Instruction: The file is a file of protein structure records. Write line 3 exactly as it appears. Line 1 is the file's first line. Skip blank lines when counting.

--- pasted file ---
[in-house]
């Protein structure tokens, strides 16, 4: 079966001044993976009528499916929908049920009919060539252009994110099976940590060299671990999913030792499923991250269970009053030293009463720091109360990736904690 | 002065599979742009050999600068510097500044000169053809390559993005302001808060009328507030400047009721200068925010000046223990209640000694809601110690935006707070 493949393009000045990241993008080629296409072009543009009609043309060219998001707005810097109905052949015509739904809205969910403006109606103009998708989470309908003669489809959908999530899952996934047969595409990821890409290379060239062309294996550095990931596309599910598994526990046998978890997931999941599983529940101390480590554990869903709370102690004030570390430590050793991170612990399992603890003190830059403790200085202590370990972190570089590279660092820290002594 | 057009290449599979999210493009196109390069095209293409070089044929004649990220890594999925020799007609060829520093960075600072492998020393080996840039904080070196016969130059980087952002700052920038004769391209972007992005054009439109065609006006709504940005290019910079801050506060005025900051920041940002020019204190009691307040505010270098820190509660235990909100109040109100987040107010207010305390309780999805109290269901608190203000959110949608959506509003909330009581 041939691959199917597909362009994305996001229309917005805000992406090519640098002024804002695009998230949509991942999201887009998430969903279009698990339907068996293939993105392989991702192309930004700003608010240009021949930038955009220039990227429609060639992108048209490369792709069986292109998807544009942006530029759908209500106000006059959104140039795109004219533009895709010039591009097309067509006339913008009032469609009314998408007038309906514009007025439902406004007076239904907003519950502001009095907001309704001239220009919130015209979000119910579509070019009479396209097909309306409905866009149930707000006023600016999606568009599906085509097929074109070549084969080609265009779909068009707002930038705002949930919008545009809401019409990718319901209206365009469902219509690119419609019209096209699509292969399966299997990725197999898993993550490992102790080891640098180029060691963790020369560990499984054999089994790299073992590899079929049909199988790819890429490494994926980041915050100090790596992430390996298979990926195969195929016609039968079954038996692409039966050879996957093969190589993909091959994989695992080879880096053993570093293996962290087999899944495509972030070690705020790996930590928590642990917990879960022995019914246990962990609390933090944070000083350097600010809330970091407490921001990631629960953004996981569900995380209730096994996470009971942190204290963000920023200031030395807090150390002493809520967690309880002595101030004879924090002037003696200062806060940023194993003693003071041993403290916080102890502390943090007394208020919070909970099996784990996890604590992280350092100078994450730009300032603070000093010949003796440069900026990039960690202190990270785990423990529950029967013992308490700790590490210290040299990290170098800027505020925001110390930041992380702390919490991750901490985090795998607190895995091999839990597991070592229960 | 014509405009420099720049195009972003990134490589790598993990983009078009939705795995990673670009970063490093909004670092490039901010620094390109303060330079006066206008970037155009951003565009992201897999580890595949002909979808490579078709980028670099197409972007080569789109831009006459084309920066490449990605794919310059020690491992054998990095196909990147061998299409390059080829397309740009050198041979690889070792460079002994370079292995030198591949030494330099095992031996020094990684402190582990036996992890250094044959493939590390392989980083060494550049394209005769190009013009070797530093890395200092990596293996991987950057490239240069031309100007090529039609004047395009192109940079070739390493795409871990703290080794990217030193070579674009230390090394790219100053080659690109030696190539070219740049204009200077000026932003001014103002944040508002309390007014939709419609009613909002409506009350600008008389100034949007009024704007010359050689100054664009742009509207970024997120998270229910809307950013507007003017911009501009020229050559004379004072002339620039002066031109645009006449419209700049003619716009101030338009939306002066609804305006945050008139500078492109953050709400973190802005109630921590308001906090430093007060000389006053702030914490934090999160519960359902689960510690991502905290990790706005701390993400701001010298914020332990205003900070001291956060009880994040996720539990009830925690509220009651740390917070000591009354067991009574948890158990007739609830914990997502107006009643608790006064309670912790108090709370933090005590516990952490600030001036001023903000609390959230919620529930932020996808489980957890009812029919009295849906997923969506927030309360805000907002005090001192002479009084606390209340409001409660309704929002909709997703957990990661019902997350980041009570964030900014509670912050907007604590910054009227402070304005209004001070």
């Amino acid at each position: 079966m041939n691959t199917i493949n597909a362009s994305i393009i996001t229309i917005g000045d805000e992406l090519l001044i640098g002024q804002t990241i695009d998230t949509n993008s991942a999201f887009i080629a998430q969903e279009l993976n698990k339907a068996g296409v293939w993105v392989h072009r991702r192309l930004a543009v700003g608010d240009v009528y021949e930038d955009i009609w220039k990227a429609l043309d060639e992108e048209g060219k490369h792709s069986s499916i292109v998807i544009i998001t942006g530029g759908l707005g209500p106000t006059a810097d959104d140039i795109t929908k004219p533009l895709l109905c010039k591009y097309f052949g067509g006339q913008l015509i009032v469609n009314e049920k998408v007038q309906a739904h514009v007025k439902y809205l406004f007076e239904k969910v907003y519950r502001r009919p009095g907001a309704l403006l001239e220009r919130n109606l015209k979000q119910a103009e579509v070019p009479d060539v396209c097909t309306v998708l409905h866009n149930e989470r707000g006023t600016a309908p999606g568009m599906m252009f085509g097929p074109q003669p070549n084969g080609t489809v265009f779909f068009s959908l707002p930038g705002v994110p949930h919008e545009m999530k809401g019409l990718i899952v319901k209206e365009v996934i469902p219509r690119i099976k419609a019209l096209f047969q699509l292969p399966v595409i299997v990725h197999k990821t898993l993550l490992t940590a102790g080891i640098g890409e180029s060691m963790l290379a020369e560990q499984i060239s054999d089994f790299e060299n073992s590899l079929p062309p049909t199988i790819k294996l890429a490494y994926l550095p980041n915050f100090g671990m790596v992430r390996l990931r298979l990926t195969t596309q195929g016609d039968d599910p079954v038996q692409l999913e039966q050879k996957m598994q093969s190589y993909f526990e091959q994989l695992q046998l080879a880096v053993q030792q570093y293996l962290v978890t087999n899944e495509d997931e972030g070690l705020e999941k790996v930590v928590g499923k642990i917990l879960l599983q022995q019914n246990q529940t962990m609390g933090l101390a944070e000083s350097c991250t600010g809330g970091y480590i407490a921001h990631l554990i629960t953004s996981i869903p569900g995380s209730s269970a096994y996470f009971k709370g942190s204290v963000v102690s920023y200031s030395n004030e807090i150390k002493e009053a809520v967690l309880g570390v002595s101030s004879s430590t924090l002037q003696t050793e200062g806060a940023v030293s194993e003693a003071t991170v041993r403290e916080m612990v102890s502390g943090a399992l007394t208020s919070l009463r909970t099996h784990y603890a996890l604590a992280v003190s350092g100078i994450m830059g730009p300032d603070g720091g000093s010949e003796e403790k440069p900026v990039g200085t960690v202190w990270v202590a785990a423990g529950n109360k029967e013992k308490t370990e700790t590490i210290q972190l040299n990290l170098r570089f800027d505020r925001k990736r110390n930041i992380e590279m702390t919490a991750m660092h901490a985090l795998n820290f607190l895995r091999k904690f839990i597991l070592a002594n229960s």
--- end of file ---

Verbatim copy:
């Amino acid at each position: 079966m041939n691959t199917i493949n597909a362009s994305i393009i996001t229309i917005g000045d805000e992406l090519l001044i640098g002024q804002t990241i695009d998230t949509n993008s991942a999201f887009i080629a998430q969903e279009l993976n698990k339907a068996g296409v293939w993105v392989h072009r991702r192309l930004a543009v700003g608010d240009v009528y021949e930038d955009i009609w220039k990227a429609l043309d060639e992108e048209g060219k490369h792709s069986s499916i292109v998807i544009i998001t942006g530029g759908l707005g209500p106000t006059a810097d959104d140039i795109t929908k004219p533009l895709l109905c010039k591009y097309f052949g067509g006339q913008l015509i009032v469609n009314e049920k998408v007038q309906a739904h514009v007025k439902y809205l406004f007076e239904k969910v907003y519950r502001r009919p009095g907001a309704l403006l001239e220009r919130n109606l015209k979000q119910a103009e579509v070019p009479d060539v396209c097909t309306v998708l409905h866009n149930e989470r707000g006023t600016a309908p999606g568009m599906m252009f085509g097929p074109q003669p070549n084969g080609t489809v265009f779909f068009s959908l707002p930038g705002v994110p949930h919008e545009m999530k809401g019409l990718i899952v319901k209206e365009v996934i469902p219509r690119i099976k419609a019209l096209f047969q699509l292969p399966v595409i299997v990725h197999k990821t898993l993550l490992t940590a102790g080891i640098g890409e180029s060691m963790l290379a020369e560990q499984i060239s054999d089994f790299e060299n073992s590899l079929p062309p049909t199988i790819k294996l890429a490494y994926l550095p980041n915050f100090g671990m790596v992430r390996l990931r298979l990926t195969t596309q195929g016609d039968d599910p079954v038996q692409l999913e039966q050879k996957m598994q093969s190589y993909f526990e091959q994989l695992q046998l080879a880096v053993q030792q570093y293996l962290v978890t087999n899944e495509d997931e972030g070690l705020e999941k790996v930590v928590g499923k642990i917990l879960l599983q022995q019914n246990q529940t962990m609390g933090l101390a944070e000083s350097c991250t600010g809330g970091y480590i407490a921001h990631l554990i629960t953004s996981i869903p569900g995380s209730s269970a096994y996470f009971k709370g942190s204290v963000v102690s920023y200031s030395n004030e807090i150390k002493e009053a809520v967690l309880g570390v002595s101030s004879s430590t924090l002037q003696t050793e200062g806060a940023v030293s194993e003693a003071t991170v041993r403290e916080m612990v102890s502390g943090a399992l007394t208020s919070l009463r909970t099996h784990y603890a996890l604590a992280v003190s350092g100078i994450m830059g730009p300032d603070g720091g000093s010949e003796e403790k440069p900026v990039g200085t960690v202190w990270v202590a785990a423990g529950n109360k029967e013992k308490t370990e700790t590490i210290q972190l040299n990290l170098r570089f800027d505020r925001k990736r110390n930041i992380e590279m702390t919490a991750m660092h901490a985090l795998n820290f607190l895995r091999k904690f839990i597991l070592a002594n229960s």